What better way to jump back into things than my signature flavor? Well, probably lots of things. But this is the one I chose.
Over the past week, I read two books. The first was The Final Season by Tom Stanton. Stanton is a sports reporter who went to all 81 home games during the last season played at Tiger Stadium. He chronicles not only the major happenings of the games (including every score), but also the larger events around the city as it collectively anticipates the closing of an iconic ballpark. Stanton relates historical snippets of major events and figures and interacts with many of the stadium's staple characters. He also weaves this around what he experiences within his own family during this time as he attempts to reunite his father with some long-lost uncles, and stay connected to his oldest son who has hit That Age where he starts to pull away for a time. This was a fantastic book, one of my favorites of the year so far. It's about mourning a ballpark that was known to many not just for memories of games played, but also for memories of families who bonded and experiences shared. I could easily relate, as my earliest baseball experiences were at Tiger Stadium. Reading this made me sorry that I wasn't more intentional about experiencing a snippet of that final season for myself.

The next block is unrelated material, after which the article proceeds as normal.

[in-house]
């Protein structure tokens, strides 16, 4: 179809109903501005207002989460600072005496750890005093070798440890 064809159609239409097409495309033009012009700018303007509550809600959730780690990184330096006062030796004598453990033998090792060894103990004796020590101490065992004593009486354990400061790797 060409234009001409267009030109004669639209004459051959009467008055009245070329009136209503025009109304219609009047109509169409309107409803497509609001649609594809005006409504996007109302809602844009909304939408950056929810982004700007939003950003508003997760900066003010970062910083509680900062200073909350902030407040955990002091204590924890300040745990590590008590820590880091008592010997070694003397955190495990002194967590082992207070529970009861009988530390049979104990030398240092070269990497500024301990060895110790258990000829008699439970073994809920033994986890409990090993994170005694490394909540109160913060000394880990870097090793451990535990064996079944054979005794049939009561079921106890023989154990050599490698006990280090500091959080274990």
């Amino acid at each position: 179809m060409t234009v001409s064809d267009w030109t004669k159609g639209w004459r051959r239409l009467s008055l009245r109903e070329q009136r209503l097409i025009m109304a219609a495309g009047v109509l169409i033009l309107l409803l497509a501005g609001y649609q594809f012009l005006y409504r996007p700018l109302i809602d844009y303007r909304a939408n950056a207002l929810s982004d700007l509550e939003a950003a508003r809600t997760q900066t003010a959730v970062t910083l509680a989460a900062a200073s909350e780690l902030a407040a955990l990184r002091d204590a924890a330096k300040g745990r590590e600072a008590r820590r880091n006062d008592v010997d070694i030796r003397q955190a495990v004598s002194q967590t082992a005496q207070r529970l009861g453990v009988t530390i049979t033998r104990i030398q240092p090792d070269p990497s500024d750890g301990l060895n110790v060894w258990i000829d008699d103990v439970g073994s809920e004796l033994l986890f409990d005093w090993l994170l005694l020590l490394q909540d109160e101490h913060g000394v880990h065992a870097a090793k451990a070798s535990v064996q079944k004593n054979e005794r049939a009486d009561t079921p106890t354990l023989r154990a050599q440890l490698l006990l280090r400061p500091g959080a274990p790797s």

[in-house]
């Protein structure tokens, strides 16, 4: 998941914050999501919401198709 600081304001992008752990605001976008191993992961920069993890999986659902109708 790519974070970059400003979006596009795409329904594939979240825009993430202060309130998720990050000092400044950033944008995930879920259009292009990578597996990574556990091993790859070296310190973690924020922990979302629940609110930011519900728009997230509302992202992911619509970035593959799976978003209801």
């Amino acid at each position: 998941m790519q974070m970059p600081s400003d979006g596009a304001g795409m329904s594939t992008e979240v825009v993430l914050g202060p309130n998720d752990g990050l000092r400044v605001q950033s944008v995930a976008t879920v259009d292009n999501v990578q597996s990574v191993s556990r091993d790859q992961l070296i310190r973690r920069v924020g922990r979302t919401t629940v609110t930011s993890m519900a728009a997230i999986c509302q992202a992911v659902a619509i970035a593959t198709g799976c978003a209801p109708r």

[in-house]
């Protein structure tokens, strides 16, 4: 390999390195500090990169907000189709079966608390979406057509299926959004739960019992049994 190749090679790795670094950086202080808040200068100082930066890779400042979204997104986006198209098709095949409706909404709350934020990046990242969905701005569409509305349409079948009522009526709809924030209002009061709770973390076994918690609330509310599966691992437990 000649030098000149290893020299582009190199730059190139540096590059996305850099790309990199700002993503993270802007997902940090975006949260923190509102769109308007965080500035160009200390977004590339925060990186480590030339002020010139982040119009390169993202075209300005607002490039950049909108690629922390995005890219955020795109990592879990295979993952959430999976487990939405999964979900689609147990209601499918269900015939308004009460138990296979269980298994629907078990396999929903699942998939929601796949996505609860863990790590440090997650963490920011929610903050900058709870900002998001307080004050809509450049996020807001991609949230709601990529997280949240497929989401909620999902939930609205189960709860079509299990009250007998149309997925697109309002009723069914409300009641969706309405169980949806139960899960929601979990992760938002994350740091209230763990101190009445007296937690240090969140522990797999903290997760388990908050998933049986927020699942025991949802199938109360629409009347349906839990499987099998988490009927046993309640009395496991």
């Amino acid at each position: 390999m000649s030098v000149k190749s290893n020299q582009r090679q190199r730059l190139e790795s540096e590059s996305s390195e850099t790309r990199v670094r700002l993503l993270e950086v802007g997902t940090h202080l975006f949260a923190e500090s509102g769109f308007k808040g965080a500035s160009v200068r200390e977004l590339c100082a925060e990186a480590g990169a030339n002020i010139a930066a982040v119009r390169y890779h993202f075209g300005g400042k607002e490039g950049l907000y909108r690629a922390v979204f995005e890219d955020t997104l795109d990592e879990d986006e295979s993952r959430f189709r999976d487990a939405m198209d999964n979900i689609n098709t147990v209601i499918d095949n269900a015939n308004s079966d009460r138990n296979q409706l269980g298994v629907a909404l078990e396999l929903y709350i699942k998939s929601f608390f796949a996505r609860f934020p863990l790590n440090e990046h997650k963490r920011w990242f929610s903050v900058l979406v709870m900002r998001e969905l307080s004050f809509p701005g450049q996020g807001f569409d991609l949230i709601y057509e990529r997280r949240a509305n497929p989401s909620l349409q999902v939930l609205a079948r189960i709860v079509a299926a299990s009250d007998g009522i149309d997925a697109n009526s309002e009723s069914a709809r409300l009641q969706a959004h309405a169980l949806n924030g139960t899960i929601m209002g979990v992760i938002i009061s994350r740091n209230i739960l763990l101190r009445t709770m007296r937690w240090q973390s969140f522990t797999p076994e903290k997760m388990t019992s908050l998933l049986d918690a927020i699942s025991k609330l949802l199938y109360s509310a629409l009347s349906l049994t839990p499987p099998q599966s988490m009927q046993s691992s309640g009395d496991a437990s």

I also read Brian McLaren's latest, Finding Our Way Again, which is actually an introductory book into a series on spiritual practices. McLaren was apparently charged with writing about why these disciplines are important to a life of faith, and I think he does a great job here. Essentially, McLaren's argument is that spiritual practices prepare us for living out our faith, becoming active agents of what we contemplate by ourselves or in community. He doesn't spend a lot of time explaining specific practices (that's for the later books), but instead explains why they're necessary. In the next week or so, I hope to get a full review up of this one.
We watched National Treasure 2: Book of Secrets, which definitely wasn't great. It features the same formula: a mix of historical factoids strung together to create a treasure hunt while staving off the bad guy who wants it for himself. This time, Gates wants to clear his family's name after his ancestor is implicated in the assassination of Lincoln. The bad guy's motivation is only really mentioned in passing and thus I had a hard time caring, and the whole movie felt rushed and forced.
On television this past week, I watched this happen:
Our minivan has XM radio, and while listening to a punk/ska station I heard a song by a band called The Blue Moon Boys, whom I'd call "new rockabilly," or something. I don't know why this
band stood out to me during an entire show dedicated to this style of music (actually, the term the host used was "Hee Haw Hell")...maybe because it's the one I remembered. It made me want to go out and rent the movie Swingers.
Around the web...I haven't been on the web that much. So I got nothin'.